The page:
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November 25, 2014
Female LIAT flight attendant guilty of money laundering

A flight attendant of Leeward Islands Air Transport (LIAT) was yesterday, at the Serious Offences Court, slapped with a $10,000 fine after pleading guilty to two money laundering charges.

Sheritha Newton, 30, a Dominican residing in Antigua and Barbuda, pleaded guilty to bringing into St Vincent and the Grenadines, criminal{{more}} property, specifically, EC$27,000 and Euro 25, under section 123 (1) (E) of the Proceeds of Crime Act, number 38 of 2013.

She also pleaded guilty to having in her possession at Villa, criminal property of EC$27,000 and Euro 25, under section 125 (1) (C) of the Proceeds of Crime Act, number 38 of 2013.

Chief Magistrate Rechanne Browne-Matthias ordered that Newton pay a fine of $5,000 on each charge forthwith.

According to the facts read out in court, on November 19, Newton worked the 6 a.m. to 10 a.m. shift, which ended in Antigua and Barbuda. Newton then boarded a flight from Antigua and Barbuda to St Vincent and the Grenadines and arrived at about 4 p.m., clad in her LIAT uniform.

On arrival, she cleared customs and took a taxi to the Beachcombers Hotel in Villa.

On the customs form, she indicated that she had nothing to declare.

According to the Customs (control management) Act, Cap 422 of the revised laws, any person in possession of $10,000 or the foreign equivalent of that sum, must declare it.

At about 6 p.m. that same day, acting on information, members of the Narcotics Division (Drug Squad) went to the hotel to execute a search warrant.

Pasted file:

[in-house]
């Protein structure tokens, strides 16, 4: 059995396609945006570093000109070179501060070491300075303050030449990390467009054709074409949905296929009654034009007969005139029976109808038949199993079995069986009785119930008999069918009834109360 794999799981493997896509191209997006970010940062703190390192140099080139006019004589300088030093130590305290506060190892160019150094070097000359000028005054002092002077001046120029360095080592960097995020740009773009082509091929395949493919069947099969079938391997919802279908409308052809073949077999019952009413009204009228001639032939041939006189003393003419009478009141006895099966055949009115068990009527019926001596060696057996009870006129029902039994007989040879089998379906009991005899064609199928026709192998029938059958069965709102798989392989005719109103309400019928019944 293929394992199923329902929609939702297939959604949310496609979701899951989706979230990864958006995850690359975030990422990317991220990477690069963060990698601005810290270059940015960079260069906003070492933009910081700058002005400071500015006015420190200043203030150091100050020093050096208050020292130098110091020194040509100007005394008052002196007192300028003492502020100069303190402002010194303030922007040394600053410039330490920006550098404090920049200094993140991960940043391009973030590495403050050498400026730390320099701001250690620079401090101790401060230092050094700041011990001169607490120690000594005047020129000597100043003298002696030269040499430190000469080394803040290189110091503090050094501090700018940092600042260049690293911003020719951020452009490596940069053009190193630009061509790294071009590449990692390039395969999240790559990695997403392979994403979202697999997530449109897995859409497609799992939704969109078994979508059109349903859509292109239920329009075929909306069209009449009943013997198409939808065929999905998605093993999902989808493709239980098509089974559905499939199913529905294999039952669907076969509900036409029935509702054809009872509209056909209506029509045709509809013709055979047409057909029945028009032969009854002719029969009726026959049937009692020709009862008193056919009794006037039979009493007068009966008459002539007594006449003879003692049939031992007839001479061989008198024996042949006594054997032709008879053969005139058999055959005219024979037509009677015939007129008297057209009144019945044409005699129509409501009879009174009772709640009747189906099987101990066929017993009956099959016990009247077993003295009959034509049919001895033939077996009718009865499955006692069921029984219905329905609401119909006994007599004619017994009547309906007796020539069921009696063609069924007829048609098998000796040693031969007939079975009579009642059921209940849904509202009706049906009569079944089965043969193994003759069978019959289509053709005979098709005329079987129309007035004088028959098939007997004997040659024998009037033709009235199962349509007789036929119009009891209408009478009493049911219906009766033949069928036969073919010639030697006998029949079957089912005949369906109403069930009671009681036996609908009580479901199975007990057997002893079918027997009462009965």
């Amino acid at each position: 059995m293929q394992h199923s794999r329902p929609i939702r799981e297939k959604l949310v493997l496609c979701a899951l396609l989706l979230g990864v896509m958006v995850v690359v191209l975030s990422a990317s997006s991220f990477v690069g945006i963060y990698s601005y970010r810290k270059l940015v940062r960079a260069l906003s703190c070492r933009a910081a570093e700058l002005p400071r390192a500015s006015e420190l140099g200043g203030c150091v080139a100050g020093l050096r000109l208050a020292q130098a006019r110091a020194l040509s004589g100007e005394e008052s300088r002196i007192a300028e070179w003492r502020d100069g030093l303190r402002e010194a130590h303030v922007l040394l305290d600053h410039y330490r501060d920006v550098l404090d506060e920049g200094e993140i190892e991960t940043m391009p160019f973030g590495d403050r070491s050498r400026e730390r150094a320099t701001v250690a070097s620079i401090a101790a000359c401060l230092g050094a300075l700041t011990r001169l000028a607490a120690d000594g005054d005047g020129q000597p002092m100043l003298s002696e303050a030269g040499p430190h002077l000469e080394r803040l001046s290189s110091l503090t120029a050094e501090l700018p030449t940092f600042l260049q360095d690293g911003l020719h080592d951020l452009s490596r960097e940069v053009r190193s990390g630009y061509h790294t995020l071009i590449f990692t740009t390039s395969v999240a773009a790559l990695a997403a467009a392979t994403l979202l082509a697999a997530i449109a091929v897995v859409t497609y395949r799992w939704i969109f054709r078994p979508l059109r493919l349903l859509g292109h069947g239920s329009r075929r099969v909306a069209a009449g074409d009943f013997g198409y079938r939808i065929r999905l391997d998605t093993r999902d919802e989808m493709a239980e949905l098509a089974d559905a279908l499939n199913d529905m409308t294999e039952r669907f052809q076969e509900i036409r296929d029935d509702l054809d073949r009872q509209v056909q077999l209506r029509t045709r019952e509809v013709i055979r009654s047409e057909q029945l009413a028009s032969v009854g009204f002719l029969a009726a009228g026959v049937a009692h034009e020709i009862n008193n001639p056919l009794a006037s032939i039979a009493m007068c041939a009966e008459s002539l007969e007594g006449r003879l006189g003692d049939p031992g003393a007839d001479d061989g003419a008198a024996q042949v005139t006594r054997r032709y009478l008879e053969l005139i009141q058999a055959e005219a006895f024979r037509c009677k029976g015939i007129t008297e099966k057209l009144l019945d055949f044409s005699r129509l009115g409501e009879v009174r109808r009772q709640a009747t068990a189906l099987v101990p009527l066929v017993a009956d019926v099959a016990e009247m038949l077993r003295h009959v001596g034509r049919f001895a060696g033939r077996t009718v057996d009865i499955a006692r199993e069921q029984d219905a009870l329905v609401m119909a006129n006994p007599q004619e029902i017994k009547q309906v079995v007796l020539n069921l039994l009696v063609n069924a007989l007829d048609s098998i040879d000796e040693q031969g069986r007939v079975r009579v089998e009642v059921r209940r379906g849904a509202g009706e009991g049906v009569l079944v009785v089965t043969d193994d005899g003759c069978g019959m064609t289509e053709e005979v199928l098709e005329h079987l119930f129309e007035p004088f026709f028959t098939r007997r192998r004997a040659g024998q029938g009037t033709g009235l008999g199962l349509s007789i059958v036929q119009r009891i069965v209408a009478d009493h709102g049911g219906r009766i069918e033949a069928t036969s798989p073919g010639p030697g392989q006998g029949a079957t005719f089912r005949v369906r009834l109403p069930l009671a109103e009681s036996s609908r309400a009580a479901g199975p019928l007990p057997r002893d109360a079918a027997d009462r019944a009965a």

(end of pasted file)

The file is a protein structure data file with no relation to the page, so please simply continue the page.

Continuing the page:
The court heard that Newton told them she had EC$12,000 in her possession. After handing over the bag the money was in, the officers counted in and it amounted to the EC$27,000.

The money was in two separate bundles.

One of those bundles amounted to EC$12,300 and the other EC$14,800, along with the Euro 25.

Newton was then transported to the Drug Squad base, following which, the matter was handed over to the Financial Intelligence Unit (FIU).

In a volunteered statement, Newton told police that a man in Antigua gave her the money to bring for someone here. She further stated that she had been bringing money here since February 2013 and was paid $1,000 every time.

In mitigation, Newton’s lawyer Israel Bruce told the court that his client is the mother of a nine-year-old child and that she cooperated fully with state authorities.

“She did not create any difficulty whatsoever. She is of good character and unfortunately found herself in this difficult situation,” Bruce stated.

Bruce said his client was very remorseful for her actions and asked the court to have her leave the country as a further means of punishment.

However, the magistrate said she was not dealing with an immigration matter and no documents were before here in relation to that.

Following the sentencing, Newton exited the courthouse with a jacket over her head, hiding her face from media workers as she entered the police transport.

The monies were forfeited to the Confiscated Assets Fund.

Up until press time last night, the fines had not been paid. (KW)